Boeing Co. (NYSE: BA) continues to dominate the news flow from the Paris Air Show. Shortly after we posted our report Tuesday morning, the company announced a firm order for 100 737 MAX 10s (737-10) from United Continental Holdings Corp. (NYSE: UAL), matching the largest previous order placed during the show by General Electric Co.’s (NYSE: GE) GECAS leasing division for 100 Airbus A320neos.
At the end of the day Tuesday, Boeing had taken orders and commitments for 656 737-10s and has added about a dozen more as of Wednesday morning. The largest of the new orders is a conversion of a previous order for 10 737 MAXes to 10 737-10s by China’s Donghai Airlines in a deal valued at $1.2 billion at list prices.
The more important news, perhaps, was Boeing’s discussion of its plans for the so-called New Midsize Airplane (NMA). The new plane is expected to fill a gap in the company’s product line for a plane capable of carrying around 250 passengers on flights of up to 5,000 nautical miles.
In a presentation, Mike Delaney, vice president of Boeing Commercial Airplanes and general manager of airplane development, revealed several new details on the proposed NMA. Delaney said that the NMA will include a fifth-generation composite wing, a “hybrid” fuselage, next-generation electronics and “super-efficient, very-high-bypass turbofans,” according to a report at Aviation Week.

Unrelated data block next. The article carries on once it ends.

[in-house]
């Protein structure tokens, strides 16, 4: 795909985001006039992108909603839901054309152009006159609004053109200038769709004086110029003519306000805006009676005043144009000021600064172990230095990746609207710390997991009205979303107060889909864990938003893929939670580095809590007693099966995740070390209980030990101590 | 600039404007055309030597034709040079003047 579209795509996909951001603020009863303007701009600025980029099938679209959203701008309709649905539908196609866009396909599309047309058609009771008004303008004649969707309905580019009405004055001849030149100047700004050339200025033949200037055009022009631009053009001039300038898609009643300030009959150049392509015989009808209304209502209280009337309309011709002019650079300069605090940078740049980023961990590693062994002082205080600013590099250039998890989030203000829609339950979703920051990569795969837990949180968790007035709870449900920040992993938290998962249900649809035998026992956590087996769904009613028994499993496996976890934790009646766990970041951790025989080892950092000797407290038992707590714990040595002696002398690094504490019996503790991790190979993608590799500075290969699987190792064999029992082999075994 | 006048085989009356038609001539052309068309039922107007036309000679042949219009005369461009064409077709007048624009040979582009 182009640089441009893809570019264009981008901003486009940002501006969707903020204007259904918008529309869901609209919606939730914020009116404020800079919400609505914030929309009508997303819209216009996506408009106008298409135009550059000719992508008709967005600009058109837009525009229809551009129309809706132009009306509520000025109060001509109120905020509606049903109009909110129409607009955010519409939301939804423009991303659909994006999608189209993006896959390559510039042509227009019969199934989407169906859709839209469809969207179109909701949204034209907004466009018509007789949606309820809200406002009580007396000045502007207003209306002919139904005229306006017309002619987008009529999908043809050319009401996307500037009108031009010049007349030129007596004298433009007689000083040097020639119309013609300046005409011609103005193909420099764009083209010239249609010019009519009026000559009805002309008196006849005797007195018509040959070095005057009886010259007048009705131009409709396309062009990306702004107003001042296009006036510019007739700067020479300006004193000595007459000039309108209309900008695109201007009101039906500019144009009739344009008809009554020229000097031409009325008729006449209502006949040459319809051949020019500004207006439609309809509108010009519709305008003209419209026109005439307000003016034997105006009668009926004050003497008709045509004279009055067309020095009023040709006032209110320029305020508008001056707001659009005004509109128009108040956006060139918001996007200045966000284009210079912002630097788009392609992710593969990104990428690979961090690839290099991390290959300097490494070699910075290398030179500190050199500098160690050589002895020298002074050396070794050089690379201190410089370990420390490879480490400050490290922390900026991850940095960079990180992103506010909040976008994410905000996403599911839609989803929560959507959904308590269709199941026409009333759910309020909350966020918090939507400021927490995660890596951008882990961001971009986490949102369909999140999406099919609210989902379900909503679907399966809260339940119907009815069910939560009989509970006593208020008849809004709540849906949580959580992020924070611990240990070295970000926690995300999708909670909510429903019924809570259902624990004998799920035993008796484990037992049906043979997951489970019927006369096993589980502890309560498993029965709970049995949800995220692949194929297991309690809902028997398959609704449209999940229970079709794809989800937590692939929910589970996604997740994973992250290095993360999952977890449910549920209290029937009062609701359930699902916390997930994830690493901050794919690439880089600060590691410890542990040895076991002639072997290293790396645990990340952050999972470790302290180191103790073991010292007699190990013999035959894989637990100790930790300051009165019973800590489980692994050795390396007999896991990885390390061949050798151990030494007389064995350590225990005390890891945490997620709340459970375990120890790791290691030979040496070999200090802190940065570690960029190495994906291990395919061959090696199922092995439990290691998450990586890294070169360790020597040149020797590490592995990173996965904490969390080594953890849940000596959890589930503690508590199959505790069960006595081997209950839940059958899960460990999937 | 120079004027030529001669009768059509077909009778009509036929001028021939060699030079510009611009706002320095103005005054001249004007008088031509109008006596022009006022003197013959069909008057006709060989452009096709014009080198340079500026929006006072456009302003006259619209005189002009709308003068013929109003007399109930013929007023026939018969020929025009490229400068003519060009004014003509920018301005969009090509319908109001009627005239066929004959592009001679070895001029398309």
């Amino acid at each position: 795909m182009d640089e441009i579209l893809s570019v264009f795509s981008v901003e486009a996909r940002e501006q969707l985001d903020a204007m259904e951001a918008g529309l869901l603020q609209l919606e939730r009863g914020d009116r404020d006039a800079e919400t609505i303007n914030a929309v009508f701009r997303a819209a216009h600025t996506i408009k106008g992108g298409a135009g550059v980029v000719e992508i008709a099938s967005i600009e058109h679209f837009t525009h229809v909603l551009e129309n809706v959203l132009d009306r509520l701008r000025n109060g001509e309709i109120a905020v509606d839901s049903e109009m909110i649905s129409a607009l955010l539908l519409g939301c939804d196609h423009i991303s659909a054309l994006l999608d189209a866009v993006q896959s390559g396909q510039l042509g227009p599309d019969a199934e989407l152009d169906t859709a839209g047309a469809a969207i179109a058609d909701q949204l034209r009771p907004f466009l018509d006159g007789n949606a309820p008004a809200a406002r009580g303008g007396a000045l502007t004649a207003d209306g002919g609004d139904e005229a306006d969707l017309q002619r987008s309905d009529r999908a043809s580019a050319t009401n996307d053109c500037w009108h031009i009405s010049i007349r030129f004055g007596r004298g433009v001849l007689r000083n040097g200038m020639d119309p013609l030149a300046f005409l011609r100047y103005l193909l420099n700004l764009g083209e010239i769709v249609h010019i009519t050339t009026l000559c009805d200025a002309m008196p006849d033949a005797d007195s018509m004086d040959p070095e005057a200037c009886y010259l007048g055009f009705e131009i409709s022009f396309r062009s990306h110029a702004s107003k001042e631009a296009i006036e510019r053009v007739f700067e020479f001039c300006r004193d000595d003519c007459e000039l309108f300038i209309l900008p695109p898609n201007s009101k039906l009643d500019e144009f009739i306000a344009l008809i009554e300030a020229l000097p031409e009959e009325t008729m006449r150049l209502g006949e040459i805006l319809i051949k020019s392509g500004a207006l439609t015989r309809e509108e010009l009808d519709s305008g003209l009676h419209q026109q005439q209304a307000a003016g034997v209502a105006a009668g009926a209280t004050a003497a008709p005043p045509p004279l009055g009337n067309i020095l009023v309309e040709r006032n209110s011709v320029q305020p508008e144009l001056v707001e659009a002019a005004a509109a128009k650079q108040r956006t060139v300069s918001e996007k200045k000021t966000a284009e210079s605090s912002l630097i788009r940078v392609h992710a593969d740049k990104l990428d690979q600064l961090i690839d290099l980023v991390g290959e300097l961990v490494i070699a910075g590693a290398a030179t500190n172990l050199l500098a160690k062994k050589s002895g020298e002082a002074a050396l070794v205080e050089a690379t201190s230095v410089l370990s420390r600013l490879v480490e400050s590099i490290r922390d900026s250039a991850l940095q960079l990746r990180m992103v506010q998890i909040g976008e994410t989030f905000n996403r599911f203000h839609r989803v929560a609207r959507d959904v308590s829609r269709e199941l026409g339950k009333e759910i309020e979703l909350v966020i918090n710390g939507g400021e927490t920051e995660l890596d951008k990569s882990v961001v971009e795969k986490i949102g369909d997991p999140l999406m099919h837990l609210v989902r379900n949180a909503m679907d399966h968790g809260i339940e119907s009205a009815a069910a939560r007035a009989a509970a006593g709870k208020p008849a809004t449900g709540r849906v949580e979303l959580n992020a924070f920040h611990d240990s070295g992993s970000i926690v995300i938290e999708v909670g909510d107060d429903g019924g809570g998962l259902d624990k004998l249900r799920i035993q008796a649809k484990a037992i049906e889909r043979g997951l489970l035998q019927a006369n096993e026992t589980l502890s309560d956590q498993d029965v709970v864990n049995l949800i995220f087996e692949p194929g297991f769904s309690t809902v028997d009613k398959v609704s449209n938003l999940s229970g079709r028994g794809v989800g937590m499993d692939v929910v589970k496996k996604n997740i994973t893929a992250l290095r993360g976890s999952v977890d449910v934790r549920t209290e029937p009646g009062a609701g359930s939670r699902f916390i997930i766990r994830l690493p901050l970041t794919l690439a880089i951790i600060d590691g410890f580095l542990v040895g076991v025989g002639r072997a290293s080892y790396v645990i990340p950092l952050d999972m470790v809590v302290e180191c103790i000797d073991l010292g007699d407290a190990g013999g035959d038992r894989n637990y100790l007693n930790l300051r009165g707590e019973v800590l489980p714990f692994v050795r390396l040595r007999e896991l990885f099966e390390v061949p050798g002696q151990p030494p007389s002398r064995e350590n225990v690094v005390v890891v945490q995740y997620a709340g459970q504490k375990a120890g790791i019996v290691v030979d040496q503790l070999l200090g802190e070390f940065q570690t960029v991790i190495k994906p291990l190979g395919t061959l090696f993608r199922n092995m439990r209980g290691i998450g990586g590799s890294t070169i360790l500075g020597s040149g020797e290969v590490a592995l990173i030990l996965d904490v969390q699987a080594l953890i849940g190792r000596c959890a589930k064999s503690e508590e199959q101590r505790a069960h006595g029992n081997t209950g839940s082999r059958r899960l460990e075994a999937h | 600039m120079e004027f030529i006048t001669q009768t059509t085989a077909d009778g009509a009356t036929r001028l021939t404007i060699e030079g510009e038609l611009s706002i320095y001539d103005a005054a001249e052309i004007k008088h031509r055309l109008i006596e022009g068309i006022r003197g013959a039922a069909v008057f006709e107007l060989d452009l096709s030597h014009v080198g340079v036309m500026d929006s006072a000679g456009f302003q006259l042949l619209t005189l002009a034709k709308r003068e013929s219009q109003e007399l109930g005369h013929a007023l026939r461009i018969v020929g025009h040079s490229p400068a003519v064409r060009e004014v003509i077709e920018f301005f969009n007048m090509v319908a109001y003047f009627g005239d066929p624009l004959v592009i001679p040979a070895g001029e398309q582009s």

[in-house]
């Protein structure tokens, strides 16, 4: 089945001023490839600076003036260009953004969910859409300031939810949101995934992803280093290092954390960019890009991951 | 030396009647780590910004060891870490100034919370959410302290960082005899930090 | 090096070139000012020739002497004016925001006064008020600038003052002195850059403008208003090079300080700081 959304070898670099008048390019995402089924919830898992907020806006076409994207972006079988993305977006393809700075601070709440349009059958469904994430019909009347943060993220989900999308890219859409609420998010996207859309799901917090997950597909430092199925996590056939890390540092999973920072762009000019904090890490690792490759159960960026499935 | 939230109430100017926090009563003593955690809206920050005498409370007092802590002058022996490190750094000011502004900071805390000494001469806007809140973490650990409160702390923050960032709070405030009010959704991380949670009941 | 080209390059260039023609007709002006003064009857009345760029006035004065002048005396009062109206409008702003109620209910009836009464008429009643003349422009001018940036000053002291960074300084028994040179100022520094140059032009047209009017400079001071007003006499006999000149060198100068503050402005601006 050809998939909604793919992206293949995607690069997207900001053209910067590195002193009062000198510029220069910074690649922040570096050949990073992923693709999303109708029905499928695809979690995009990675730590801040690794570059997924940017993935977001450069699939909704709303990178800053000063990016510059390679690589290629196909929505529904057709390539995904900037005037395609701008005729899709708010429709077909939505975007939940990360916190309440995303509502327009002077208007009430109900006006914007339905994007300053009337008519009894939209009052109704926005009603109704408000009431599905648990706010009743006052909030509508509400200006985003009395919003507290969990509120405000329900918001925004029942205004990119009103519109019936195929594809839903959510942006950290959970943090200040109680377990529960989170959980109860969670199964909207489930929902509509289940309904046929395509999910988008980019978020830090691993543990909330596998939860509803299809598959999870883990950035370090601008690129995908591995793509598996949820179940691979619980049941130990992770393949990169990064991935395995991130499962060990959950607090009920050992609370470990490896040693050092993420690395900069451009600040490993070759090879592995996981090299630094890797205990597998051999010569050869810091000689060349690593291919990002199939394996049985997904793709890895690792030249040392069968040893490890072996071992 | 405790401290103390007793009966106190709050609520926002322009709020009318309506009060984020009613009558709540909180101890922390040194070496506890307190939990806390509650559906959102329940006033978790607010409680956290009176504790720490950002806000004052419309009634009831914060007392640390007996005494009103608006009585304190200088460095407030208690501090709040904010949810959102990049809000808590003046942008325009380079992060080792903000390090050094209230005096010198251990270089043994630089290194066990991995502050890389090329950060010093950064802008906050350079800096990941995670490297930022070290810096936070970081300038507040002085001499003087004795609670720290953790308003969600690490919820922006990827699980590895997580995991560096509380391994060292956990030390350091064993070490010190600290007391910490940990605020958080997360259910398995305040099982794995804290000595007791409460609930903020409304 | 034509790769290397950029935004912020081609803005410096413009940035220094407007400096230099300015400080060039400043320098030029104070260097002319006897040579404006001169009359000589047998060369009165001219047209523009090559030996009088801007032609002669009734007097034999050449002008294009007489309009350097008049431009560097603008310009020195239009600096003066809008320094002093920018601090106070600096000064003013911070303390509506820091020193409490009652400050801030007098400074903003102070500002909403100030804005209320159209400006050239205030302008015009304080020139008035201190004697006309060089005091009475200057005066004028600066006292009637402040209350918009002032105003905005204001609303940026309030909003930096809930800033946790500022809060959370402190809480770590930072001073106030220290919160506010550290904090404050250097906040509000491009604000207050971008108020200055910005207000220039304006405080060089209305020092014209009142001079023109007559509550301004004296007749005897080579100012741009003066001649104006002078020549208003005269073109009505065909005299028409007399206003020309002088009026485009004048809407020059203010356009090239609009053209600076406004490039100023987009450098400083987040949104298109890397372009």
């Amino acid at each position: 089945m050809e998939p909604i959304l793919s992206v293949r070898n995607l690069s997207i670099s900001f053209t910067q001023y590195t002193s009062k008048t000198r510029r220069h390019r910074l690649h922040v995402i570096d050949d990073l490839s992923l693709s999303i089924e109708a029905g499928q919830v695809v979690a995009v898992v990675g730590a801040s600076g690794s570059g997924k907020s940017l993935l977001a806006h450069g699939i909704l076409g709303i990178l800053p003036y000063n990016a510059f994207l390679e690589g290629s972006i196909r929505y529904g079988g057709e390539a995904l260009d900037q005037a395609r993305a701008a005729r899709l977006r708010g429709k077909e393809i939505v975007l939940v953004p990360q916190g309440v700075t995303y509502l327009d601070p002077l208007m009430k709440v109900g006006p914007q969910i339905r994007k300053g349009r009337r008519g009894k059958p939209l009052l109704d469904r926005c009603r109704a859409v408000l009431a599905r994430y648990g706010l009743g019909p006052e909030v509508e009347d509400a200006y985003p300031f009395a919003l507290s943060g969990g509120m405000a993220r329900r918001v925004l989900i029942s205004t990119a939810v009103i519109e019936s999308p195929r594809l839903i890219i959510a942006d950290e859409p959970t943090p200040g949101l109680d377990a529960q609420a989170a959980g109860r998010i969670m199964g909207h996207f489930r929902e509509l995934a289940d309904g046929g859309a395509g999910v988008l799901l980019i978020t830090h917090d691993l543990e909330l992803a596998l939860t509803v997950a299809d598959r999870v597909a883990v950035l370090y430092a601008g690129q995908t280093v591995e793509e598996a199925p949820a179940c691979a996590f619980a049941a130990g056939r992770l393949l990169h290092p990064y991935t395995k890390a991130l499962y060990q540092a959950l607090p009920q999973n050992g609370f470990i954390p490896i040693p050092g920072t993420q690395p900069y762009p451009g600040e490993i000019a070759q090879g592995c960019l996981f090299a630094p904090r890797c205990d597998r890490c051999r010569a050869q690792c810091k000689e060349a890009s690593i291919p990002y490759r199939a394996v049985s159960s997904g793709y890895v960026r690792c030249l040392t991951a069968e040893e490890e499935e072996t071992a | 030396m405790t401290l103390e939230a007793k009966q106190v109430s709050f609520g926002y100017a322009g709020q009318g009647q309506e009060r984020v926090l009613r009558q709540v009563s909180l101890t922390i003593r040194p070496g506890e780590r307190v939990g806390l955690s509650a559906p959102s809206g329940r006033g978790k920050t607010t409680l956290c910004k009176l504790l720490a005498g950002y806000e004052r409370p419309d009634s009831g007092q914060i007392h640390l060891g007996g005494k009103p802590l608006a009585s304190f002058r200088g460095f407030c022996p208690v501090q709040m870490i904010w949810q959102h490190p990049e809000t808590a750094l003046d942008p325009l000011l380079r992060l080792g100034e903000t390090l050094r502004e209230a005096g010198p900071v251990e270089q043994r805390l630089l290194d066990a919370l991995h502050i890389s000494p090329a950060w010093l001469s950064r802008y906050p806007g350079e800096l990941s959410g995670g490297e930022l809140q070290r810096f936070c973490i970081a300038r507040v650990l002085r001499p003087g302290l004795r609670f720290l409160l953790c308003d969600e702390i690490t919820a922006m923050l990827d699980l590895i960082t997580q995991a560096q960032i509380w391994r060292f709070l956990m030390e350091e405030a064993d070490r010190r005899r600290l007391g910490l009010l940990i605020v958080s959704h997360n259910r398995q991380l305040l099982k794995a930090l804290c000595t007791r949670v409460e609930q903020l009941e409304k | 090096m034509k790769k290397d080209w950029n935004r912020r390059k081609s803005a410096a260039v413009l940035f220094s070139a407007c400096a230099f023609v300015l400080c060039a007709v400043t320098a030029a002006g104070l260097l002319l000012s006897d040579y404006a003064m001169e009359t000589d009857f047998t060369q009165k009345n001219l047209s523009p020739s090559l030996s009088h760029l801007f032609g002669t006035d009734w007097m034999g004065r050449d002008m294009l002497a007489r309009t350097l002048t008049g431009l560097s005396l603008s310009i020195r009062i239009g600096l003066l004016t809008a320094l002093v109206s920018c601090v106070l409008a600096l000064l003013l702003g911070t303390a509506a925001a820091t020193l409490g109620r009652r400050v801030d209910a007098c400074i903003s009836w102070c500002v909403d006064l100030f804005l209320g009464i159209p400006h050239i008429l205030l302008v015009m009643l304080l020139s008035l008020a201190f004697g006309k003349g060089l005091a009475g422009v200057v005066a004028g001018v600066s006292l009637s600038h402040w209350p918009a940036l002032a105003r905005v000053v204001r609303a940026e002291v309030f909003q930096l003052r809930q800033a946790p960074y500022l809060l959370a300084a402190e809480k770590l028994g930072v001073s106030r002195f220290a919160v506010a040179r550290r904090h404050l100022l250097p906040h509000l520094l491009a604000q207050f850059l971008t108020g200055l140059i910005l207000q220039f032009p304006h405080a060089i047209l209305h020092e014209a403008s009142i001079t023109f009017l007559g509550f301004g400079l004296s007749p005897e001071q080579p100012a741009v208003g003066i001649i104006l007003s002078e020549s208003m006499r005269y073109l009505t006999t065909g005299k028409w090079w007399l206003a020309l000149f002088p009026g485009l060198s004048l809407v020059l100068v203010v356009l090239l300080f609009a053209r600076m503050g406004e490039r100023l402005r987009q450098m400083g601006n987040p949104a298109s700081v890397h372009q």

Here’s how Aviation Week parsed the meaning of “hybrid” fuselage:
[I]t is believed to reflect the proposed geometry of the cross section rather than the choice of structural materials. The cross section is therefore expected to combine the width and profile of the upper lobe of a 787- or 777-like design with the lower lobe of a 737-like ovoid fuselage.
Essentially that means a dual-aisle plane that will be designed to yield single-aisle operating costs.
Delaney also presented a timeline for the NMA. Following current market studies and initial product development, Boeing would launch the NMA in early 2019, finalize the design in 2020, begin fabrication in 2021 or 2022, and build the first planes in 2023. Entry into service would occur in 2025.
Boeing’s stock closed at $198.33 on Tuesday after posting a new 52-week high of $201.24. Shares traded up about 0.5% shortly after Wednesday’s opening bell at $199.45.